Nutrition for elite runners

Nutrition for elite runners

About distance running:

Distance runs of varying distances including 10km, 15km, half marathon (21.1km) and the full marathon (42.2km) entails road races (summer) and cross-country runs (winters) of varying distances. Elite runners may compete in weekly or fortnightly events once or twice a year.

Dietary strategies can positively influence the factors which would otherwise limit an athlete’s performance such as availability of carbohydrate for fuel, fluid balance, and lactate accumulation from anaerobic efforts. Increasing and/or supplementing the fuel stores before and during a race will assist in endurance races (half marathon or further) due to depletion of stored carbohydrate (glycogen).

Nutrition for elite runners

Training day’s diet:

Requirements for carbohydrate, protein, vitamins and minerals and fluids vary depending on training phase of the runner. An individual’s carbohydrate intake should be dependent on their daily training load; increasing total carbohydrate and energy intake during high-volume days and decreasing intake when volume and intensity are reduced.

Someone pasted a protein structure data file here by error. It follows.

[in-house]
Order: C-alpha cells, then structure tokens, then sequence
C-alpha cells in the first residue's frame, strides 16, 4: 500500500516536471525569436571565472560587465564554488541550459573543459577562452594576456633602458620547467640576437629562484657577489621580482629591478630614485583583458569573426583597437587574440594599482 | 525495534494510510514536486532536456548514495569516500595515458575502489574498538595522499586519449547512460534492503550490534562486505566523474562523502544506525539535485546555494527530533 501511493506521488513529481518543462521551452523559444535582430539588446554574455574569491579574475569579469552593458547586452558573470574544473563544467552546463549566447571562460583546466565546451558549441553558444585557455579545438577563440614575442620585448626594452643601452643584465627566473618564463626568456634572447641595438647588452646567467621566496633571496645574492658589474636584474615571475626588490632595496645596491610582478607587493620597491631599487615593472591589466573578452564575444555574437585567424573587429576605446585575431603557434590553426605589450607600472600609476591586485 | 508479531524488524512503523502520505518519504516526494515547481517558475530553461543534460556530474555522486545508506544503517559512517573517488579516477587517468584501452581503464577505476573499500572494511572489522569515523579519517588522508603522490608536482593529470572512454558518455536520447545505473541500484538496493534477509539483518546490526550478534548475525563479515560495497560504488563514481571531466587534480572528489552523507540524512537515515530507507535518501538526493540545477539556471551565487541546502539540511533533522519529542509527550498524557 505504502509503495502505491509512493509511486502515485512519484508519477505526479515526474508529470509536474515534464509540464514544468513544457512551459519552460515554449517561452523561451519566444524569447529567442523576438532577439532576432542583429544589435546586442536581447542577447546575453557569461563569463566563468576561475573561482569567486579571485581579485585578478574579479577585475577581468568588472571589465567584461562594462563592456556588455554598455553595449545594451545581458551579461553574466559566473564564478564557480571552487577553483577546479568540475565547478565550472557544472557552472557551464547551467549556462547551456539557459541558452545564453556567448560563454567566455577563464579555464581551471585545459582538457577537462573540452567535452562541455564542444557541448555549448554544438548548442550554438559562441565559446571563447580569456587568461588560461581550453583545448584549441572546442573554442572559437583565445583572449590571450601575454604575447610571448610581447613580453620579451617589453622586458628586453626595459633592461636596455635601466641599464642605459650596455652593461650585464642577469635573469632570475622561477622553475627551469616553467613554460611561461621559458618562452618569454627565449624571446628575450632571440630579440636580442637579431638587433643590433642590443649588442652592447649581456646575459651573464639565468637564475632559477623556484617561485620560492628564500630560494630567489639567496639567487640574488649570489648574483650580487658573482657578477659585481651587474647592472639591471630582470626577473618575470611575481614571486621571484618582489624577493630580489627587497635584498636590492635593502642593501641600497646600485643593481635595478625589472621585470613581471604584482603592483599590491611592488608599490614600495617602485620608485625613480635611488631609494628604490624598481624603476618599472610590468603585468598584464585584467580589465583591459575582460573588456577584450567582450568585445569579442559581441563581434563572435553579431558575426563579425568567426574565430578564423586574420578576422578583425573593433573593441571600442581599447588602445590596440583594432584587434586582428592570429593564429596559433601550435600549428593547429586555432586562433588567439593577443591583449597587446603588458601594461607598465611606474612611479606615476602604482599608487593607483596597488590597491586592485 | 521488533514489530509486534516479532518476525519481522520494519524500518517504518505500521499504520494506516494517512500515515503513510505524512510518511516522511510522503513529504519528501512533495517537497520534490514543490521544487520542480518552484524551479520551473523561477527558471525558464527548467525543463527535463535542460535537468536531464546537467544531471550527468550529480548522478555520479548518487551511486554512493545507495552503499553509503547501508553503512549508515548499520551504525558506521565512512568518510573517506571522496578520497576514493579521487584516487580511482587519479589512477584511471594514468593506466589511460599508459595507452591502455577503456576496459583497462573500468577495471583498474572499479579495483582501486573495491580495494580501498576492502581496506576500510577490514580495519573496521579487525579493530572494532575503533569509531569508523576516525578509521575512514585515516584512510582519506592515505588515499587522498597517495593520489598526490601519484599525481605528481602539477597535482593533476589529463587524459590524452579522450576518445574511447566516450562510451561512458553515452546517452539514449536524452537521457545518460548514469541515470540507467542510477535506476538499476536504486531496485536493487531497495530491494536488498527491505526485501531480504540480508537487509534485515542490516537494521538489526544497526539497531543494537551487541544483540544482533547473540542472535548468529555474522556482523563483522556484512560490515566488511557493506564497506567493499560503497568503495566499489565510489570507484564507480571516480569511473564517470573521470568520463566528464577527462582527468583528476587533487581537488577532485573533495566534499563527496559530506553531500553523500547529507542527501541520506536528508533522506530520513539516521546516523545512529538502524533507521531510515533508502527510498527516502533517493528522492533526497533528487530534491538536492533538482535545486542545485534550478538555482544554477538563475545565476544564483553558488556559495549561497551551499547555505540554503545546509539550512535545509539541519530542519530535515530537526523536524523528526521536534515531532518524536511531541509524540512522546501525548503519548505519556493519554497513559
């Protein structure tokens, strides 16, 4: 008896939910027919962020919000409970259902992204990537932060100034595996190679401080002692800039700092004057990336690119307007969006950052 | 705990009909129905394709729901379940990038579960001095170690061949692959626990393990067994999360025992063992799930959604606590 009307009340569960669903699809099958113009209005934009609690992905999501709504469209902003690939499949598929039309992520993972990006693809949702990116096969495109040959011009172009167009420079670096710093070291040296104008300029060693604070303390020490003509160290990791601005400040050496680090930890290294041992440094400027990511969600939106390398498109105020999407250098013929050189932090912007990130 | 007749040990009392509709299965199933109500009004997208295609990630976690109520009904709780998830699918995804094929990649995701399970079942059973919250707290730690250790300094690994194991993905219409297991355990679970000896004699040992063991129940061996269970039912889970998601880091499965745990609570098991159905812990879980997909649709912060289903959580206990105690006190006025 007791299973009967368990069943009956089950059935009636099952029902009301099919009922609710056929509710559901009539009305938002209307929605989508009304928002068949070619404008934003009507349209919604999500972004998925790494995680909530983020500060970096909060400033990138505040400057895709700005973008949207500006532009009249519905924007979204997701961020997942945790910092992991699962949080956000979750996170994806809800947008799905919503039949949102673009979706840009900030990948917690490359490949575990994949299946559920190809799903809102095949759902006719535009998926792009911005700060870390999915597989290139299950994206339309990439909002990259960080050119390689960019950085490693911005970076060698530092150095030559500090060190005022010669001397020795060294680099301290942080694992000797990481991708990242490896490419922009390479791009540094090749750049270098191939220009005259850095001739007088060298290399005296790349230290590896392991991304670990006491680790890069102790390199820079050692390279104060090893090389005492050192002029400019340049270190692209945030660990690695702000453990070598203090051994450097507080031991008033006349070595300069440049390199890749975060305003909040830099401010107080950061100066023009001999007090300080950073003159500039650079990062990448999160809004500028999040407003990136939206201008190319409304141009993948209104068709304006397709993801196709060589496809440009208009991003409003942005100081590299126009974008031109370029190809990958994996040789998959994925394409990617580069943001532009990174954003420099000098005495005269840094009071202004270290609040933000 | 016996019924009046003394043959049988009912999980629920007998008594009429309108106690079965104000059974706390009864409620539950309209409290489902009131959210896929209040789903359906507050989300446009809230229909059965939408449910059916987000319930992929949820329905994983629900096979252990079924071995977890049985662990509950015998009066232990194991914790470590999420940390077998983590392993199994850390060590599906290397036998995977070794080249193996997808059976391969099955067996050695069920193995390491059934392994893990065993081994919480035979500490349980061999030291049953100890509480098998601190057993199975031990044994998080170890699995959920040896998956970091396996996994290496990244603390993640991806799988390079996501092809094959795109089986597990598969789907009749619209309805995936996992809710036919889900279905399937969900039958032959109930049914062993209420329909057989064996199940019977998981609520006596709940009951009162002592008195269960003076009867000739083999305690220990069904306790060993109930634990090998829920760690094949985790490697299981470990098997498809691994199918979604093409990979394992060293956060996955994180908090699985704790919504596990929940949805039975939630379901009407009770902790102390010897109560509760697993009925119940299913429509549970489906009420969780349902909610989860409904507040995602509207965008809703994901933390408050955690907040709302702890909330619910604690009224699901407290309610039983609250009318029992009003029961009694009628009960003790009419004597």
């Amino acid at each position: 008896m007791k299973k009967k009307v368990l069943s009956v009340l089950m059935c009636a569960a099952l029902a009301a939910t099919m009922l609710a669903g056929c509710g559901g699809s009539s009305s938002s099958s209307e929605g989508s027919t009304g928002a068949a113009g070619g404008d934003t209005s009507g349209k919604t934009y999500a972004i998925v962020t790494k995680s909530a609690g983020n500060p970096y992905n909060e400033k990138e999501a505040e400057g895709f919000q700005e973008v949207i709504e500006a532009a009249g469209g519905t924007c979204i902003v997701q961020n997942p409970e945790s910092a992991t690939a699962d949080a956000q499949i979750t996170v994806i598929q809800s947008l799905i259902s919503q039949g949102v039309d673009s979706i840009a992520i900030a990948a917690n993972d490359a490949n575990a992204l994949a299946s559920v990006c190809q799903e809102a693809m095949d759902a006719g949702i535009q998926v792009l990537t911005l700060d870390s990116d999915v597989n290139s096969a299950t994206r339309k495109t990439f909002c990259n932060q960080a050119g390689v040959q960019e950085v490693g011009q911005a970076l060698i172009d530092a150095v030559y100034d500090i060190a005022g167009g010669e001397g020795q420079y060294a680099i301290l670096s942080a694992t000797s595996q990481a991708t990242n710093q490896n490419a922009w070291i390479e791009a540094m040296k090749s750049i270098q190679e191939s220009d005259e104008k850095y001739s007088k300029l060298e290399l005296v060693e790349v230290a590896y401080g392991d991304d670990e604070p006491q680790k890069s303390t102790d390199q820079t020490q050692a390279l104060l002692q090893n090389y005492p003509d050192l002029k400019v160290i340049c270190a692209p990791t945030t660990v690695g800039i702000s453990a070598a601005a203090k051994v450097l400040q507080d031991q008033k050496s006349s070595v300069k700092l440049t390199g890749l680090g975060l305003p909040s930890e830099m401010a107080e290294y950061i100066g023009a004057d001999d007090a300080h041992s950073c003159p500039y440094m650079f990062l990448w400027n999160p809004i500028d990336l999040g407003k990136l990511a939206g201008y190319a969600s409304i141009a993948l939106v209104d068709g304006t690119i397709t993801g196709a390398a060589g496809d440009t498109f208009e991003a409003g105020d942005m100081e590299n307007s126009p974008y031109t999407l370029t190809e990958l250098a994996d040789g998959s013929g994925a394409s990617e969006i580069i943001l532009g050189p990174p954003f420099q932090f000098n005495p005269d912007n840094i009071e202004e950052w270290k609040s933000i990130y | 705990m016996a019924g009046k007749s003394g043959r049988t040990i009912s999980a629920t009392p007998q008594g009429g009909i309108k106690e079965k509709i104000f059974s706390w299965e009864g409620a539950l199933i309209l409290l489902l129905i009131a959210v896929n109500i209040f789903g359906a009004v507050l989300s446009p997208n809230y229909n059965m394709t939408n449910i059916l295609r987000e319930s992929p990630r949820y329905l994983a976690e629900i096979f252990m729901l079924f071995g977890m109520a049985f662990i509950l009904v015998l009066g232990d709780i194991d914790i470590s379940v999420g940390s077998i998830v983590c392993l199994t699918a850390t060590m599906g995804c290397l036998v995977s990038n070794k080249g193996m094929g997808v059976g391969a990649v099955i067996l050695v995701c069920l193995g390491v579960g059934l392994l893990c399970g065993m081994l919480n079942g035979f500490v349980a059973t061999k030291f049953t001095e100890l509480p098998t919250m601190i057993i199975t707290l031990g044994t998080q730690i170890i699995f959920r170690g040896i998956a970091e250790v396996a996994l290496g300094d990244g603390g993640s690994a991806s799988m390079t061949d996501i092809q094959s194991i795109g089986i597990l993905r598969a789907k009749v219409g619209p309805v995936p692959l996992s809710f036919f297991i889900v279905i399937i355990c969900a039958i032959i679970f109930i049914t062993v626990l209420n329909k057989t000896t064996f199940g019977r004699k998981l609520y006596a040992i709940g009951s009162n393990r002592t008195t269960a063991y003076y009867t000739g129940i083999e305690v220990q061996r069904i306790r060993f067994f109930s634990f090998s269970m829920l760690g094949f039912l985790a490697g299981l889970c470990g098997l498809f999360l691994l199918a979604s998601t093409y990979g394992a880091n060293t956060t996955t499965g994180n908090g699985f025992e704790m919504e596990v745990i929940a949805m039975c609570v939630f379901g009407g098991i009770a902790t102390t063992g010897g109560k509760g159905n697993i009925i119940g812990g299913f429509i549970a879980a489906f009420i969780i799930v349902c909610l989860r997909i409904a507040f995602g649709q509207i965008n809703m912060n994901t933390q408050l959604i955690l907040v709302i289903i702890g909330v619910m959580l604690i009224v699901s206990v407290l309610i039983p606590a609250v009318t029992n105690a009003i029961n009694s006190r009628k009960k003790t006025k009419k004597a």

Nutrition for elite runners

Strategic intake of carbohydrate rich foods/drinks is important. Including protein rich foods throughout the day assists to build new muscle protein and red blood cells for repairing the muscle and better recovery. Hydration needs are influenced by factors that drive fluid losses such as temperature, sweat rate, exercise intensity, duration and altitude which should be taken care by including hydration drinks and gels.

Eating pre-run:

The pre-event meal is vital to keep the fuel stores full. Consuming low fiber foods, reducing high protein or high fat foods and using easily digestible foods like fruits, fruit smoothies, peanut butter, creamed rice, etc. are advised to be included.

Eating during run:

As the race distance increases there is an increased need for additional fuel (carbohydrate) and electrolytes during the event and so one should include hydration electrolyte drinks and energy gels which will keep the energy to endure the race. Having 30g of CHO per hour is recommended in the run.

Nutrition for elite runners

Eating post-run:

High-intensity training sessions, races or long runs deplete glycogen stores, so consuming a carbohydrate-rich meal/snack soon after finishing will the run is very important. Including fluids and nutrient rich foods is very essential. This includes fast absorbing carbs and first class proteins and healthy fats. For example: Chicken Sandwiches, Eggs with spinach and avocado, yogurt with fruits,etc.

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Sayali Naik

-Expert and Writer